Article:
All his life, he has tried to emulate the example of Nelson Mandela, the former South African president who ended apartheid and was buried Sunday. Burns dedicated his Sunday service at Rising Sun First Baptist Church to memorializing Mandela and encouraging people to sign up for health insurance under theAffordable Care Act, also known as Obamacare, which Burns sees as a crucial initiative, especially for the poor and uninsured.
For him, the connect is simple: He likened those fighting against the health care law, aimed at providing insurance to everyone in America, to those fighting “tooth-and-nail” to hold onto segregation and apartheid.
Congregation members ended the service singing “We Shall Overcome” and signed a book of condolences that will be sent to the Mandela family via the South African embassy. A group called Pray at the Pump urged folks to sign up for health care as “the best way to honor Mandela,” said to Rocky Twyman, a member of both the movement and the church.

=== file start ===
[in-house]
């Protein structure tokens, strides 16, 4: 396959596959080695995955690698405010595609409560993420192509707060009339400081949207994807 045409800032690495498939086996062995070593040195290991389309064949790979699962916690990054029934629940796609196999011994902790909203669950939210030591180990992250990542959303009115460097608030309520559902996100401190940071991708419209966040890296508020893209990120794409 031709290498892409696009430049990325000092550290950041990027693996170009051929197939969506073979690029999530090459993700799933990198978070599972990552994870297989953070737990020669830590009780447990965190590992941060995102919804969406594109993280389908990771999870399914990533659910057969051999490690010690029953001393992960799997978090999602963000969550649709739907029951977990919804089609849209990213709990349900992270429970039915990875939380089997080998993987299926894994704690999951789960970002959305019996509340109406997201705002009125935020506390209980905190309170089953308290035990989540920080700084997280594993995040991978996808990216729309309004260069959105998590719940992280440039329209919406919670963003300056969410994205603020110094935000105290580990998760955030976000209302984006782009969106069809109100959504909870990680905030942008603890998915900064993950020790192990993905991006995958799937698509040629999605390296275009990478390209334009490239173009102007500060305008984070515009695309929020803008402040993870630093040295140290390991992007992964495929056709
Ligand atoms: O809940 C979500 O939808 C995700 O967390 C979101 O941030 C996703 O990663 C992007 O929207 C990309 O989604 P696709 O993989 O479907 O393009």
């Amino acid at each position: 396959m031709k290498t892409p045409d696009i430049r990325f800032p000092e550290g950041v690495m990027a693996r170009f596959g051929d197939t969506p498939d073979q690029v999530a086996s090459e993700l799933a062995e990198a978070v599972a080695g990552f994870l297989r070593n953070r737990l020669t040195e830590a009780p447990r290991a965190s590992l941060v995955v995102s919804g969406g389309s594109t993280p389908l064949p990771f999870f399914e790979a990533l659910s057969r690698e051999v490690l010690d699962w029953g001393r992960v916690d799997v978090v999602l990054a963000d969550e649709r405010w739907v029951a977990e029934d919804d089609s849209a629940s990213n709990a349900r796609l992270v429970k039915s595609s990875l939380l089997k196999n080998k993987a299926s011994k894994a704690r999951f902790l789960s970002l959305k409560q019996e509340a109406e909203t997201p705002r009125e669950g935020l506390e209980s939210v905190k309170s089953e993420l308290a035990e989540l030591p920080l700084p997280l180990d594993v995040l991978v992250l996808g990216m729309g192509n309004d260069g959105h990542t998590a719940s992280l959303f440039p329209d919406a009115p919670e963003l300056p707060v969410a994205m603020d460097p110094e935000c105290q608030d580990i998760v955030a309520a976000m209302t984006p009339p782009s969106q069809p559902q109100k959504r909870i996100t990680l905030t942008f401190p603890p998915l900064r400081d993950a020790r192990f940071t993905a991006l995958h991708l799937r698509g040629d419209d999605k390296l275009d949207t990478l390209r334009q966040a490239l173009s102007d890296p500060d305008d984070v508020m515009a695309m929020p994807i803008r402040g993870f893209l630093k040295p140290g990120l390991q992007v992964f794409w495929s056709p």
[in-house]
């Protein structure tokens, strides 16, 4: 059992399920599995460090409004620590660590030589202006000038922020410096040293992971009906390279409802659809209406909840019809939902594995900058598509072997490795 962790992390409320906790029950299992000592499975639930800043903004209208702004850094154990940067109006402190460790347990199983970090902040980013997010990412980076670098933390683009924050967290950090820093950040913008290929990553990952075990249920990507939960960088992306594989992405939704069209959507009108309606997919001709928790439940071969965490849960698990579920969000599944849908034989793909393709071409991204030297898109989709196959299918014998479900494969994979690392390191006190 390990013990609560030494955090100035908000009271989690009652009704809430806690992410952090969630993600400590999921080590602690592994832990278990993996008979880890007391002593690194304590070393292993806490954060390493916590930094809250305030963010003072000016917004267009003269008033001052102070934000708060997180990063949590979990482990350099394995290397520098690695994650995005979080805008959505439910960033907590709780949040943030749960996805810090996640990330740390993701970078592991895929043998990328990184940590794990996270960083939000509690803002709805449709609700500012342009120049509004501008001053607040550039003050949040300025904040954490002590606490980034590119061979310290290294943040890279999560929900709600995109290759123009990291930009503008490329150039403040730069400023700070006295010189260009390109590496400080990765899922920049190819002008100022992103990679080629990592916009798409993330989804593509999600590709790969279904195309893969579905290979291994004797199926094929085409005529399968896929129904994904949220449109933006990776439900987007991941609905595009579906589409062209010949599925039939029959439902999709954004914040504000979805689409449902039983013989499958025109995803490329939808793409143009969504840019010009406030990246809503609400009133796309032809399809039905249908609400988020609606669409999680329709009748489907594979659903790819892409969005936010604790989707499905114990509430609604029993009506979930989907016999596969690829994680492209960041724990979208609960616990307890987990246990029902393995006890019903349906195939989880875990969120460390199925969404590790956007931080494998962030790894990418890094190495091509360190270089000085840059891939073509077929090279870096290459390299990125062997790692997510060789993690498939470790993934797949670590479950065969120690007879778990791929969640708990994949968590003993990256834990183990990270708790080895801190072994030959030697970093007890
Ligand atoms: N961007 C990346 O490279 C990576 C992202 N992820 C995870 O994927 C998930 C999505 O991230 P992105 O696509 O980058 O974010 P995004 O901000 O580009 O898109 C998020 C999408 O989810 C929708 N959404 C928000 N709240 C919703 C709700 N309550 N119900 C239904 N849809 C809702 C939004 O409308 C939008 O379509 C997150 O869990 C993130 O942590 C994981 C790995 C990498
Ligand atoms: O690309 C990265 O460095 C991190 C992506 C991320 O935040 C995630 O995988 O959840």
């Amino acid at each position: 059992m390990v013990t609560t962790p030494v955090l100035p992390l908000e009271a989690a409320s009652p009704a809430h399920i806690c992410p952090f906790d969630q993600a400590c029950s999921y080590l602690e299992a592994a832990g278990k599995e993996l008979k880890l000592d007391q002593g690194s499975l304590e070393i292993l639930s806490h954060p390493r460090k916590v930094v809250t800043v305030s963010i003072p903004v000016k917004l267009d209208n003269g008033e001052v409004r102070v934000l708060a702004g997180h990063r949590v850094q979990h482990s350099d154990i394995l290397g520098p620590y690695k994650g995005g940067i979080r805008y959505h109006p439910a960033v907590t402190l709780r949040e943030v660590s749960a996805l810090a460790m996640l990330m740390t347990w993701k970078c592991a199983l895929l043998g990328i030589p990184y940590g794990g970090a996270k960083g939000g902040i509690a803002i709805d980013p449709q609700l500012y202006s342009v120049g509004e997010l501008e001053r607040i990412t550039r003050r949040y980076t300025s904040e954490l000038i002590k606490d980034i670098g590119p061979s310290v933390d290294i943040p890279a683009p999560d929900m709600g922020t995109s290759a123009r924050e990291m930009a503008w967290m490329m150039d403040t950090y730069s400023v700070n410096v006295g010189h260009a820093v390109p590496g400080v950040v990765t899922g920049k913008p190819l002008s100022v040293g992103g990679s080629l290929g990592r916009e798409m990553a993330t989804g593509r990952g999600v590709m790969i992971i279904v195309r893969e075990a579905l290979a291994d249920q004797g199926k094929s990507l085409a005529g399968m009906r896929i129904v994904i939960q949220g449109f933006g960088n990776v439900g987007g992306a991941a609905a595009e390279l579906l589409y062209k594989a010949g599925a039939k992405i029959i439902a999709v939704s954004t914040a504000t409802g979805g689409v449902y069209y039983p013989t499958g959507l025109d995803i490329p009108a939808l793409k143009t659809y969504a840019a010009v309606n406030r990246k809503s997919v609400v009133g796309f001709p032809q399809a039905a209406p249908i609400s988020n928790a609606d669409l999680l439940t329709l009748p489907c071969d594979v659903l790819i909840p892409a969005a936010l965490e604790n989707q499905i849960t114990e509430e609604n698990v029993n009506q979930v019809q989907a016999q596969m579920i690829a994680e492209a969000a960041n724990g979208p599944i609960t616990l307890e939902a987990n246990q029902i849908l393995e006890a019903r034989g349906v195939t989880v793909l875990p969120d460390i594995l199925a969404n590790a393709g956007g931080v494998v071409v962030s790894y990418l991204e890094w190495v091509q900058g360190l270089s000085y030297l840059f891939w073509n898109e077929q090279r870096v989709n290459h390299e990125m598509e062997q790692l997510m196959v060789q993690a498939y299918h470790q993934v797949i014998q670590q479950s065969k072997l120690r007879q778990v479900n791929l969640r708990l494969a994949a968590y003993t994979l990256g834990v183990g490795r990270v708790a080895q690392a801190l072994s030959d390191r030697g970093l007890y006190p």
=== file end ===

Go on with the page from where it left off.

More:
“We especially targeted young people,” Twyman said, adding they will be the ones who will decide whether the program is successful.
Burns said it’s still an issue of the haves and the have-nots.
That’s right, Obamacare opponents are the same as segregationists and those who came up with apartheid. I shouldn’t be surprised if a Democratic legislator and minister said this generally. However, Burns is a bit of a surprise since he has consistently voted for pro-life measures in the Maryland House of Delegates going back to 2006. Burns is pushing Obamacare despite the fact that it includes federal funding for abortion.
Quinton is a native South Carolinian who has lived in Baltimore since 2006. He is a recent convert to the Catholic Church and is active in the Knights of Columbus. He has been involved in the pro-life movement nationally and locally since 2010.
Quinton is a veteran who served as an intelligence analyst in the Army National Guard. He is also an Eagle Scout.